– Zach Brown
Photo: Flickr

Informal Schools in African Slums
The United Nations Human Settlements Programme (UN-Habitat) estimates that, as of 2010, more than 200 million people in Africa reside in slums. This means more than 200 million people are living their lives in inhumane conditions and circumstances. The children living in these slums have a compromised opportunity at education. According to UNICEF, the youth residing in slums are some of the most disadvantaged and vulnerable youth in the world. Due to the burgeoning need for educational institutions in Africa, informal schools in African slums are gaining popularity.

What are Informal Schools?

Informal schools are unregistered educational institutions that are not recognized by the government. Traditional schooling comes in the form of either private or public schools, and informal schools are a sort of middle ground. They typically operate in impoverished areas and are mostly geared around offering the same education as a primary school. These institutions are funded by private parties and non-profit organizations.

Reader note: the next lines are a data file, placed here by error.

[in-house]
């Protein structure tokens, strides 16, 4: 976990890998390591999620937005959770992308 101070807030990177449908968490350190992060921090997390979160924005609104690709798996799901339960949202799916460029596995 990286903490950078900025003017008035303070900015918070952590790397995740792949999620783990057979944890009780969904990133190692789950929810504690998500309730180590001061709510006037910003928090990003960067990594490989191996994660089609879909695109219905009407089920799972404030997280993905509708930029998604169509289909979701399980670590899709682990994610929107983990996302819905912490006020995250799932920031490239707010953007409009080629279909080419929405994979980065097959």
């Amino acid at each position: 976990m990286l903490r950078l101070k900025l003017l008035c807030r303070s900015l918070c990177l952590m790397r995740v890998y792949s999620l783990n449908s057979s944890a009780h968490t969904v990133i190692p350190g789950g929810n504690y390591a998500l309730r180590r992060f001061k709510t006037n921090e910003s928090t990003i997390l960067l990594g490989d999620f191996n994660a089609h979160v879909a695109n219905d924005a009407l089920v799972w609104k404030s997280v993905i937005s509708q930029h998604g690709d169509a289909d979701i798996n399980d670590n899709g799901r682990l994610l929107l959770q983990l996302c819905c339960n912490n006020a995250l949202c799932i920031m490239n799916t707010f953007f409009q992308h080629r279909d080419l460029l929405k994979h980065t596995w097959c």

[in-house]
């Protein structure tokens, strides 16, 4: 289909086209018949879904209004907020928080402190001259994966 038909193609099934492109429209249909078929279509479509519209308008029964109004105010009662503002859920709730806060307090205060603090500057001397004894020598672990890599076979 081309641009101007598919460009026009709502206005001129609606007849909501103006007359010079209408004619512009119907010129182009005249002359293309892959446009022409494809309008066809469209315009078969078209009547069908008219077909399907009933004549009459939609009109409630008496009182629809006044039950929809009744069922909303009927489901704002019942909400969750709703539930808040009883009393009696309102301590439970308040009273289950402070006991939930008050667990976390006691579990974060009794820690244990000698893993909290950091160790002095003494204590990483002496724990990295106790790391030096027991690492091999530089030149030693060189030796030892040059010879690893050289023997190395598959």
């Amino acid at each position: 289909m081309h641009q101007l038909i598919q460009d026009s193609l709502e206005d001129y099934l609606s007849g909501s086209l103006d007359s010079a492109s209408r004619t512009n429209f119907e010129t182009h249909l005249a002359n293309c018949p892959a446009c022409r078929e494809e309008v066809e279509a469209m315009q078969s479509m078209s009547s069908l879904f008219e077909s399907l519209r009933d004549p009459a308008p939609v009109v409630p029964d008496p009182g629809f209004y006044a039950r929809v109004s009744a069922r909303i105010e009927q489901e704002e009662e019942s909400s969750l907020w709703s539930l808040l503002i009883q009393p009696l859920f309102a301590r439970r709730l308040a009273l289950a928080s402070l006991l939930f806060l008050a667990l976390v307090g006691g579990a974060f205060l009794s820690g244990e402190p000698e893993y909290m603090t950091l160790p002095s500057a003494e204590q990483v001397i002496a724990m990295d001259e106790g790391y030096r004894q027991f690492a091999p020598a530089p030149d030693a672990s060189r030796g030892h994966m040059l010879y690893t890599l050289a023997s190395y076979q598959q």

Increasing Need

The main reason that the number of informal schools in African slums has been on the rise has to do with a surge of enrollment in public schools. This is, in part, due to the initiative of the U.N. Millennium Development Goals (MDGs), which pushed toward target goals that would reduce poverty, such as improved access to education. This enrollment surge is a positive factor in Africa’s education sector, but comes with a downside: there are not enough public schools to meet the rising need of educating African children, and the usual alternative, private schools, are not financially accessible to most African families. Overcrowding in African schools has been an increasing problem; the pupil to instructor ratio in African primary schools is 42:1.